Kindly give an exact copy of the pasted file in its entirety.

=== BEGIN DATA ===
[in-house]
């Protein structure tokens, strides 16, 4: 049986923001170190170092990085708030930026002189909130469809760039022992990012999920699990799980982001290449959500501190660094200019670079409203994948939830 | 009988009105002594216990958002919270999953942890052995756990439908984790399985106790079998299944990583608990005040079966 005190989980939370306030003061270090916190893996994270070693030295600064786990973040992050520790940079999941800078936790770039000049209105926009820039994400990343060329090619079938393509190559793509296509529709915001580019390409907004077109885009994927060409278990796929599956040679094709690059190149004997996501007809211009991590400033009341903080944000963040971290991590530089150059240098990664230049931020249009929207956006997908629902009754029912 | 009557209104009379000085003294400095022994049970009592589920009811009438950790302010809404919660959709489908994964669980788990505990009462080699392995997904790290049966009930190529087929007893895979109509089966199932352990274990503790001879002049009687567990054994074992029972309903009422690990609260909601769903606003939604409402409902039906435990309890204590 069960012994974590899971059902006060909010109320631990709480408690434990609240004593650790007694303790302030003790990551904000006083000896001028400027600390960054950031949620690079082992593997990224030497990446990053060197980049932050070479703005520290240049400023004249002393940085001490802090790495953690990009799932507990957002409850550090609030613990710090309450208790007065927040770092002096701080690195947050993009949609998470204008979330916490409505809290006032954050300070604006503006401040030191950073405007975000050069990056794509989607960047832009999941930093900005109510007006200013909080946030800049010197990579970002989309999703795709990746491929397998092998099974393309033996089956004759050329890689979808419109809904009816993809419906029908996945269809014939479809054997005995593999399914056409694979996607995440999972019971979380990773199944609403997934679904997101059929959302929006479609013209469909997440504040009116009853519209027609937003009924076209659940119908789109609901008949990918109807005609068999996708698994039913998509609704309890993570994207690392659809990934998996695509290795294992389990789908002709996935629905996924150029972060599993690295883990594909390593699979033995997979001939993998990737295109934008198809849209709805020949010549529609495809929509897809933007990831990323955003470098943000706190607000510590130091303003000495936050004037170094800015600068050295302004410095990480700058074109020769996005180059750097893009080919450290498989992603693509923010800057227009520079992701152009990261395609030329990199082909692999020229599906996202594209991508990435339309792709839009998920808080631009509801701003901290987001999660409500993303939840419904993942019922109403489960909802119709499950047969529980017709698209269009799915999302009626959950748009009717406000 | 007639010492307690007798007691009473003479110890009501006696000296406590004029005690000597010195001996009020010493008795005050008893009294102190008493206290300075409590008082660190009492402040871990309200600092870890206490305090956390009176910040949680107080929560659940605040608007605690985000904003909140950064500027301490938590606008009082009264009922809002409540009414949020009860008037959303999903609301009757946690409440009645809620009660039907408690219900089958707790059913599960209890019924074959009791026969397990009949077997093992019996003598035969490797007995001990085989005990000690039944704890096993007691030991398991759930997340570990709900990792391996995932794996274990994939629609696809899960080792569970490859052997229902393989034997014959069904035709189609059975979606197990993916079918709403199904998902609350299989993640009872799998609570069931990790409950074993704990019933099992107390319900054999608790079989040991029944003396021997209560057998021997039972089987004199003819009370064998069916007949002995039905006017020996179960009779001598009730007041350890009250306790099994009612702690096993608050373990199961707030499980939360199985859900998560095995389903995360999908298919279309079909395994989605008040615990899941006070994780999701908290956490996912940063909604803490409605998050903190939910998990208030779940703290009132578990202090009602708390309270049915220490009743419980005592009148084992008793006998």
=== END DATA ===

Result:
[in-house]
């Protein structure tokens, strides 16, 4: 049986923001170190170092990085708030930026002189909130469809760039022992990012999920699990799980982001290449959500501190660094200019670079409203994948939830 | 009988009105002594216990958002919270999953942890052995756990439908984790399985106790079998299944990583608990005040079966 005190989980939370306030003061270090916190893996994270070693030295600064786990973040992050520790940079999941800078936790770039000049209105926009820039994400990343060329090619079938393509190559793509296509529709915001580019390409907004077109885009994927060409278990796929599956040679094709690059190149004997996501007809211009991590400033009341903080944000963040971290991590530089150059240098990664230049931020249009929207956006997908629902009754029912 | 009557209104009379000085003294400095022994049970009592589920009811009438950790302010809404919660959709489908994964669980788990505990009462080699392995997904790290049966009930190529087929007893895979109509089966199932352990274990503790001879002049009687567990054994074992029972309903009422690990609260909601769903606003939604409402409902039906435990309890204590 069960012994974590899971059902006060909010109320631990709480408690434990609240004593650790007694303790302030003790990551904000006083000896001028400027600390960054950031949620690079082992593997990224030497990446990053060197980049932050070479703005520290240049400023004249002393940085001490802090790495953690990009799932507990957002409850550090609030613990710090309450208790007065927040770092002096701080690195947050993009949609998470204008979330916490409505809290006032954050300070604006503006401040030191950073405007975000050069990056794509989607960047832009999941930093900005109510007006200013909080946030800049010197990579970002989309999703795709990746491929397998092998099974393309033996089956004759050329890689979808419109809904009816993809419906029908996945269809014939479809054997005995593999399914056409694979996607995440999972019971979380990773199944609403997934679904997101059929959302929006479609013209469909997440504040009116009853519209027609937003009924076209659940119908789109609901008949990918109807005609068999996708698994039913998509609704309890993570994207690392659809990934998996695509290795294992389990789908002709996935629905996924150029972060599993690295883990594909390593699979033995997979001939993998990737295109934008198809849209709805020949010549529609495809929509897809933007990831990323955003470098943000706190607000510590130091303003000495936050004037170094800015600068050295302004410095990480700058074109020769996005180059750097893009080919450290498989992603693509923010800057227009520079992701152009990261395609030329990199082909692999020229599906996202594209991508990435339309792709839009998920808080631009509801701003901290987001999660409500993303939840419904993942019922109403489960909802119709499950047969529980017709698209269009799915999302009626959950748009009717406000 | 007639010492307690007798007691009473003479110890009501006696000296406590004029005690000597010195001996009020010493008795005050008893009294102190008493206290300075409590008082660190009492402040871990309200600092870890206490305090956390009176910040949680107080929560659940605040608007605690985000904003909140950064500027301490938590606008009082009264009922809002409540009414949020009860008037959303999903609301009757946690409440009645809620009660039907408690219900089958707790059913599960209890019924074959009791026969397990009949077997093992019996003598035969490797007995001990085989005990000690039944704890096993007691030991398991759930997340570990709900990792391996995932794996274990994939629609696809899960080792569970490859052997229902393989034997014959069904035709189609059975979606197990993916079918709403199904998902609350299989993640009872799998609570069931990790409950074993704990019933099992107390319900054999608790079989040991029944003396021997209560057998021997039972089987004199003819009370064998069916007949002995039905006017020996179960009779001598009730007041350890009250306790099994009612702690096993608050373990199961707030499980939360199985859900998560095995389903995360999908298919279309079909395994989605008040615990899941006070994780999701908290956490996912940063909604803490409605998050903190939910998990208030779940703290009132578990202090009602708390309270049915220490009743419980005592009148084992008793006998």